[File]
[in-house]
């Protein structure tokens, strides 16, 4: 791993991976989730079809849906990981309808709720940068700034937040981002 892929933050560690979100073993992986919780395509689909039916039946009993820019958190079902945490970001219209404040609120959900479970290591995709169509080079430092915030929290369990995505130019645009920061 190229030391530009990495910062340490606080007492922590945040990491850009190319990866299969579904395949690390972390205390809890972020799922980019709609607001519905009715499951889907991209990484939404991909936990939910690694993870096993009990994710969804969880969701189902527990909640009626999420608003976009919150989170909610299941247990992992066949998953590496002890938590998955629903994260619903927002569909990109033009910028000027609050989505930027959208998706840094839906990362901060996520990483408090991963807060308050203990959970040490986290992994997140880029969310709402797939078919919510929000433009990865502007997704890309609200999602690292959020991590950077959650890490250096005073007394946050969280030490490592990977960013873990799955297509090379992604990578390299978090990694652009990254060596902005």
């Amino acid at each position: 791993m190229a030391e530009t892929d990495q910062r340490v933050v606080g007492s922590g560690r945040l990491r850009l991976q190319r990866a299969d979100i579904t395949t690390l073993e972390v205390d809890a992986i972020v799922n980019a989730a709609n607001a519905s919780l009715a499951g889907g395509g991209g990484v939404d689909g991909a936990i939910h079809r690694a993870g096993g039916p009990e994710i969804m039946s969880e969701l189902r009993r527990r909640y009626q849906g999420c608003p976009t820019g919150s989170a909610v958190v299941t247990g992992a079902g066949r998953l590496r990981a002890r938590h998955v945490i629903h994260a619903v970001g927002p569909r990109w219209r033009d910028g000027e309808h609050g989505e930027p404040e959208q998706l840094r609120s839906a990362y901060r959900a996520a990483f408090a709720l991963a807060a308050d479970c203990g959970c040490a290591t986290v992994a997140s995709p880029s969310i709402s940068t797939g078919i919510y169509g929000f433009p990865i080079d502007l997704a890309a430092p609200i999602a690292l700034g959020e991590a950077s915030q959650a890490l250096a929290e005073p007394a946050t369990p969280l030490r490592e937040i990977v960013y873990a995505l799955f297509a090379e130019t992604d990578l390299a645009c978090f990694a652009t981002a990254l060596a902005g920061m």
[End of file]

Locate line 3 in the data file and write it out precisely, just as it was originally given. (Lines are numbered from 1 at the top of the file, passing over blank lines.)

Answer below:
């Amino acid at each position: 791993m190229a030391e530009t892929d990495q910062r340490v933050v606080g007492s922590g560690r945040l990491r850009l991976q190319r990866a299969d979100i579904t395949t690390l073993e972390v205390d809890a992986i972020v799922n980019a989730a709609n607001a519905s919780l009715a499951g889907g395509g991209g990484v939404d689909g991909a936990i939910h079809r690694a993870g096993g039916p009990e994710i969804m039946s969880e969701l189902r009993r527990r909640y009626q849906g999420c608003p976009t820019g919150s989170a909610v958190v299941t247990g992992a079902g066949r998953l590496r990981a002890r938590h998955v945490i629903h994260a619903v970001g927002p569909r990109w219209r033009d910028g000027e309808h609050g989505e930027p404040e959208q998706l840094r609120s839906a990362y901060r959900a996520a990483f408090a709720l991963a807060a308050d479970c203990g959970c040490a290591t986290v992994a997140s995709p880029s969310i709402s940068t797939g078919i919510y169509g929000f433009p990865i080079d502007l997704a890309a430092p609200i999602a690292l700034g959020e991590a950077s915030q959650a890490l250096a929290e005073p007394a946050t369990p969280l030490r490592e937040i990977v960013y873990a995505l799955f297509a090379e130019t992604d990578l390299a645009c978090f990694a652009t981002a990254l060596a902005g920061m």